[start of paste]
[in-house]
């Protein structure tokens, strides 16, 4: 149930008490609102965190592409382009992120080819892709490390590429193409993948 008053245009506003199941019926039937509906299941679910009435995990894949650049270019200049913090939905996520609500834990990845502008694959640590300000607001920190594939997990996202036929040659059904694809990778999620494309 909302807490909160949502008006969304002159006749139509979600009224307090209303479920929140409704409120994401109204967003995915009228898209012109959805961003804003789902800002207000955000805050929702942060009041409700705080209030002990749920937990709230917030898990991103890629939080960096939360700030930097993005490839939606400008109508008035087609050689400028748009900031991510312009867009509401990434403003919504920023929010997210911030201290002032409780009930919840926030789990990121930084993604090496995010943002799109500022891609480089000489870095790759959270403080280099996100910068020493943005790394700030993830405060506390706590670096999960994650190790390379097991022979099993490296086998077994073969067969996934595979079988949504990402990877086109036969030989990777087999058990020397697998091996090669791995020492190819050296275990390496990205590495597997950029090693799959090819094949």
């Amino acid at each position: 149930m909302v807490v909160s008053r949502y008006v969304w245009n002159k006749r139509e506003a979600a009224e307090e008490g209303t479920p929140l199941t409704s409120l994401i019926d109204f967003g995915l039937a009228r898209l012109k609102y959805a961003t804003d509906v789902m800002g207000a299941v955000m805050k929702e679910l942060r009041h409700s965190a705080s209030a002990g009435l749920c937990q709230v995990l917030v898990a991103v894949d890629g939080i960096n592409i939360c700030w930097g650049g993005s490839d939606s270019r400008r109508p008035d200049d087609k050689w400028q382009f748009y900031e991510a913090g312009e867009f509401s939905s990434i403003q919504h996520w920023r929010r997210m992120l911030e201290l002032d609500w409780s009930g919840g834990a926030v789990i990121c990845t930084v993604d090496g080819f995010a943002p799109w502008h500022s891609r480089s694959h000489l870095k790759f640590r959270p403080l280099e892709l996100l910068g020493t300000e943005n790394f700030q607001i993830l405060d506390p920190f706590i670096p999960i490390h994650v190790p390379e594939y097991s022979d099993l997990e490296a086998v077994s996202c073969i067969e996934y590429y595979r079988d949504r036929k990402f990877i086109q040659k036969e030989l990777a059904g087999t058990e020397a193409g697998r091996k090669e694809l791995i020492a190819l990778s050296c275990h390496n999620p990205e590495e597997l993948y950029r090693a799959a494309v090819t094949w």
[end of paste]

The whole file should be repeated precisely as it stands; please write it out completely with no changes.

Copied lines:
[in-house]
């Protein structure tokens, strides 16, 4: 149930008490609102965190592409382009992120080819892709490390590429193409993948 008053245009506003199941019926039937509906299941679910009435995990894949650049270019200049913090939905996520609500834990990845502008694959640590300000607001920190594939997990996202036929040659059904694809990778999620494309 909302807490909160949502008006969304002159006749139509979600009224307090209303479920929140409704409120994401109204967003995915009228898209012109959805961003804003789902800002207000955000805050929702942060009041409700705080209030002990749920937990709230917030898990991103890629939080960096939360700030930097993005490839939606400008109508008035087609050689400028748009900031991510312009867009509401990434403003919504920023929010997210911030201290002032409780009930919840926030789990990121930084993604090496995010943002799109500022891609480089000489870095790759959270403080280099996100910068020493943005790394700030993830405060506390706590670096999960994650190790390379097991022979099993490296086998077994073969067969996934595979079988949504990402990877086109036969030989990777087999058990020397697998091996090669791995020492190819050296275990390496990205590495597997950029090693799959090819094949």
């Amino acid at each position: 149930m909302v807490v909160s008053r949502y008006v969304w245009n002159k006749r139509e506003a979600a009224e307090e008490g209303t479920p929140l199941t409704s409120l994401i019926d109204f967003g995915l039937a009228r898209l012109k609102y959805a961003t804003d509906v789902m800002g207000a299941v955000m805050k929702e679910l942060r009041h409700s965190a705080s209030a002990g009435l749920c937990q709230v995990l917030v898990a991103v894949d890629g939080i960096n592409i939360c700030w930097g650049g993005s490839d939606s270019r400008r109508p008035d200049d087609k050689w400028q382009f748009y900031e991510a913090g312009e867009f509401s939905s990434i403003q919504h996520w920023r929010r997210m992120l911030e201290l002032d609500w409780s009930g919840g834990a926030v789990i990121c990845t930084v993604d090496g080819f995010a943002p799109w502008h500022s891609r480089s694959h000489l870095k790759f640590r959270p403080l280099e892709l996100l910068g020493t300000e943005n790394f700030q607001i993830l405060d506390p920190f706590i670096p999960i490390h994650v190790p390379e594939y097991s022979d099993l997990e490296a086998v077994s996202c073969i067969e996934y590429y595979r079988d949504r036929k990402f990877i086109q040659k036969e030989l990777a059904g087999t058990e020397a193409g697998r091996k090669e694809l791995i020492a190819l990778s050296c275990h390496n999620p990205e590495e597997l993948y950029r090693a799959a494309v090819t094949w």